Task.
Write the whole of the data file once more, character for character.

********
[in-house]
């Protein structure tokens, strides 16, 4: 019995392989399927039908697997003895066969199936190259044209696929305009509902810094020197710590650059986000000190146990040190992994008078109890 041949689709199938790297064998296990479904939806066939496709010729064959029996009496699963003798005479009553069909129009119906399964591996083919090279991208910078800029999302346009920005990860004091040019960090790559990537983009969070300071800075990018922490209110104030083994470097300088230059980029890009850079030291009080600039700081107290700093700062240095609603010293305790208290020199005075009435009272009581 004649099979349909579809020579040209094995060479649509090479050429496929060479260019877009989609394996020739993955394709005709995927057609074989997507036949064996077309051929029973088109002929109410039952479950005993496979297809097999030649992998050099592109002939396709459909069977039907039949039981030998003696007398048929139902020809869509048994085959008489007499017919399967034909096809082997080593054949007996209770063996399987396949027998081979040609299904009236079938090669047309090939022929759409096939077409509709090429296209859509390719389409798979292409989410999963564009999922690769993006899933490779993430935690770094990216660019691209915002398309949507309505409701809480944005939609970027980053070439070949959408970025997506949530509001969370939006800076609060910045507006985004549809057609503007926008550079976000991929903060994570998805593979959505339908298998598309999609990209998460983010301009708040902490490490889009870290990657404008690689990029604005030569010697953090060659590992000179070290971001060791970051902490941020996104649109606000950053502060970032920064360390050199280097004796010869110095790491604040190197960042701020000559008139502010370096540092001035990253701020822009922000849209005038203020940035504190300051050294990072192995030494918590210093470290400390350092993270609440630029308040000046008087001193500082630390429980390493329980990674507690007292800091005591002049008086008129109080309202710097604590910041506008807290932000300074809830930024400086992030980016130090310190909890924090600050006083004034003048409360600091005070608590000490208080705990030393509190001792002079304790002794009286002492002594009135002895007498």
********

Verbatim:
[in-house]
């Protein structure tokens, strides 16, 4: 019995392989399927039908697997003895066969199936190259044209696929305009509902810094020197710590650059986000000190146990040190992994008078109890 041949689709199938790297064998296990479904939806066939496709010729064959029996009496699963003798005479009553069909129009119906399964591996083919090279991208910078800029999302346009920005990860004091040019960090790559990537983009969070300071800075990018922490209110104030083994470097300088230059980029890009850079030291009080600039700081107290700093700062240095609603010293305790208290020199005075009435009272009581 004649099979349909579809020579040209094995060479649509090479050429496929060479260019877009989609394996020739993955394709005709995927057609074989997507036949064996077309051929029973088109002929109410039952479950005993496979297809097999030649992998050099592109002939396709459909069977039907039949039981030998003696007398048929139902020809869509048994085959008489007499017919399967034909096809082997080593054949007996209770063996399987396949027998081979040609299904009236079938090669047309090939022929759409096939077409509709090429296209859509390719389409798979292409989410999963564009999922690769993006899933490779993430935690770094990216660019691209915002398309949507309505409701809480944005939609970027980053070439070949959408970025997506949530509001969370939006800076609060910045507006985004549809057609503007926008550079976000991929903060994570998805593979959505339908298998598309999609990209998460983010301009708040902490490490889009870290990657404008690689990029604005030569010697953090060659590992000179070290971001060791970051902490941020996104649109606000950053502060970032920064360390050199280097004796010869110095790491604040190197960042701020000559008139502010370096540092001035990253701020822009922000849209005038203020940035504190300051050294990072192995030494918590210093470290400390350092993270609440630029308040000046008087001193500082630390429980390493329980990674507690007292800091005591002049008086008129109080309202710097604590910041506008807290932000300074809830930024400086992030980016130090310190909890924090600050006083004034003048409360600091005070608590000490208080705990030393509190001792002079304790002794009286002492002594009135002895007498």